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CHOOSING A LAWYER BASED IN GHANA? FOREIGN INVESTORS BEWARE!

September 11, 2018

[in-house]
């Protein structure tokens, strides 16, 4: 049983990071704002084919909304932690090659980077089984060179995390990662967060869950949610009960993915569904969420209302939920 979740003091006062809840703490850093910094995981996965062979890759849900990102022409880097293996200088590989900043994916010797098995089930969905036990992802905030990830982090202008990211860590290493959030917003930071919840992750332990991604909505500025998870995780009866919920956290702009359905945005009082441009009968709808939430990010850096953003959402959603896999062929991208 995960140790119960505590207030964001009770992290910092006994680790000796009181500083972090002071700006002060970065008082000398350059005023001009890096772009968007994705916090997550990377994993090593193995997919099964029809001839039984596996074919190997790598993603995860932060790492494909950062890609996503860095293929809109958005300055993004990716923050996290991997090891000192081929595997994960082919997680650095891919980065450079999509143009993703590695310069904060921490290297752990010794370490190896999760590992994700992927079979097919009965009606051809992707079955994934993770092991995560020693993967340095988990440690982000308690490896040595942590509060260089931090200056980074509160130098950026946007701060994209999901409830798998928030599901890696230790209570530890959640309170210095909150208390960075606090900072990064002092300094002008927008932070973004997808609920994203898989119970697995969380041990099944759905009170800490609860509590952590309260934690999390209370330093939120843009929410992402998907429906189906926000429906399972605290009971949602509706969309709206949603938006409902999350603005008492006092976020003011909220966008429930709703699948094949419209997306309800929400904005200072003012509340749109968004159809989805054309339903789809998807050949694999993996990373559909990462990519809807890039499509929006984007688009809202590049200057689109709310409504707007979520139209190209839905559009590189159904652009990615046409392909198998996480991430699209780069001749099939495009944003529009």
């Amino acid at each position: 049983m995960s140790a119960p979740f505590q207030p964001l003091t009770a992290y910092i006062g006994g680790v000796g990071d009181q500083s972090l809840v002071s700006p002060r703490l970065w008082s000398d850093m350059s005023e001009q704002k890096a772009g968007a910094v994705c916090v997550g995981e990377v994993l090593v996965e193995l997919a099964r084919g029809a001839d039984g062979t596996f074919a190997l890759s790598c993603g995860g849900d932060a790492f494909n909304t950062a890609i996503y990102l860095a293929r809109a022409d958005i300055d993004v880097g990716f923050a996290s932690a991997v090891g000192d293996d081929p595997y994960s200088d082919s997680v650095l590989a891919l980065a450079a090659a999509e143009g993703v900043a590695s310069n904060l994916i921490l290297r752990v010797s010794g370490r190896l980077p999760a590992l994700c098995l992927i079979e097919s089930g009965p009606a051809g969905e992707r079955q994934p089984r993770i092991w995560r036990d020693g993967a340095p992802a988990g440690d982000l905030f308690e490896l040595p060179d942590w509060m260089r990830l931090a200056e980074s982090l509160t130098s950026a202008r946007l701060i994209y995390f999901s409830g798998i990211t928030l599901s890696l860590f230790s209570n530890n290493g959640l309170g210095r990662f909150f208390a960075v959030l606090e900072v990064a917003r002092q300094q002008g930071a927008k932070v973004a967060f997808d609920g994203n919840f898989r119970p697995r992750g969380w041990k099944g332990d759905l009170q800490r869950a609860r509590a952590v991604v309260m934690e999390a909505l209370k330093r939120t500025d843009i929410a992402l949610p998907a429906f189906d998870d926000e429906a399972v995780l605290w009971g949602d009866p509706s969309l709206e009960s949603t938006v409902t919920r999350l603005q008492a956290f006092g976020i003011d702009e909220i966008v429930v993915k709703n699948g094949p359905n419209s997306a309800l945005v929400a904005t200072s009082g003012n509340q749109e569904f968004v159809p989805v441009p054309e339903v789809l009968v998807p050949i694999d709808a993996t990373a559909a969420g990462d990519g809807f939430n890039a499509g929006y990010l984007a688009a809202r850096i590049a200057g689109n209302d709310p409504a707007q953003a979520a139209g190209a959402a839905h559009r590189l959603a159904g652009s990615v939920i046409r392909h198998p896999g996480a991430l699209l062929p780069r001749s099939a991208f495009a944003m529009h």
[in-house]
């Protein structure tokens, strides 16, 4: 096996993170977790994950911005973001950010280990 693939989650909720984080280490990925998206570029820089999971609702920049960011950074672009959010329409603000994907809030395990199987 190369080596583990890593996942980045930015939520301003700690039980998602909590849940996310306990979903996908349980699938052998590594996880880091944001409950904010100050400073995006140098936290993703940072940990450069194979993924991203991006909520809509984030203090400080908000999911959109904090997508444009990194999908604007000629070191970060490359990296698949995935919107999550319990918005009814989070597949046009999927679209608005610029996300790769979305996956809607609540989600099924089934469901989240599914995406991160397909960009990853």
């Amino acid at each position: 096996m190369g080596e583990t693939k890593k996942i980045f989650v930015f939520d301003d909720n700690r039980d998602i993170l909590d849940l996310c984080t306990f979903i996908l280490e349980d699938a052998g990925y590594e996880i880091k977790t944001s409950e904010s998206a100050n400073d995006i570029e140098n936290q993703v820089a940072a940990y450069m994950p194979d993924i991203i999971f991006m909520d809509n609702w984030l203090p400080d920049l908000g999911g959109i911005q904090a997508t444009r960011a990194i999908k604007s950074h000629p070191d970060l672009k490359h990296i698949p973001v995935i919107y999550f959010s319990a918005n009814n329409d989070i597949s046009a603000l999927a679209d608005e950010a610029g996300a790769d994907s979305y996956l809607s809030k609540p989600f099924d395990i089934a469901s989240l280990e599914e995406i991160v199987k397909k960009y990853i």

INTRODUCTION It is common knowledge that over the years, foreign companies/investors seeking to do business or any form of investment in Ghana for that matter, have had to rely on the services of Lawyers in Ghana to advise and assist them undertake their ventures in Ghana. Hitherto, the Investor should be satisfied if he meets the Lawyer in a plush office with probably a Mercedes Benz to match a “befitting suit”.  Speaking impeccable language is what has become expected of good lawyers.   Arguably, these have become the hallmark of a good lawyer. Well, the Supreme Court of Ghana has taken this to the next level. A foreign Investor seeking to do business in Ghana with the help of a lawyer based in Ghana must go beyond plush offices, sleek cars and suits and big English. The Investor must actually conduct some due diligence to ascertain whether or not the Lawyer has been licensed by the General Legal Council of Ghana to provide Legal Services for the year under review.        B.WHAT DOES THE LEGAL PROFESSIONS ACT SAY? Legal Profession in Ghana is regulated by the Legal Professions Act.  The preamble to the Act states that it is an “Act to consolidate and amend the law relating to the legal profession”. The Act further states in Section 2 that any person whose name appears in the Roll of lawyers kept by the General Legal Council is entitled to practise as a lawyer, whether as a Barrister or Solicitor or both. One key thing to note in this section is that in Ghana, unlike other Jurisdictions such as the United Kingdom, there is no separation of personnel in relation to a Solicitor and a Barrister. The term “Lawyer” is used to refer to both a Solicitor and a Barrister so that any person whose name appears in the Roll of lawyers is qualified to do both Solicitor’s work and that of a Barrister. [1] The Writer is the Lead Consultant with Robert Smith & Adelaide Law, a boutique law firm based in Accra and has advised foreign investors seeking to do business in Ghana. [1] The General Legal Council is the Statutory Body established by the Legal Professions Act, 1960, Act 32 to regulate Legal Practise in Ghana. [1] 1960, Act 32. Section 8 (1) of the Act states that “ A person other than the Attorney-General or an officer of his department shall not practise as a Solicitor unless he has in respect of such practice a valid annual licence issued by the General Legal Council to be known as “a Solicitor’s Licence”. Simply put, the “appearance” of the name of a person in the Roll of Lawyers does not entitle the person to practise as a lawyer year after year. That person must apply for and be issued with a Solicitors License every other year to entitle the person to legally practise as a Solicitor in Ghana.             C.WHAT DID THE SUPREME COURT SAY? Now, the issue that had been raging over the years in respect of Section 8 of the Legal Professions Act has been the consequences of a Lawyer […]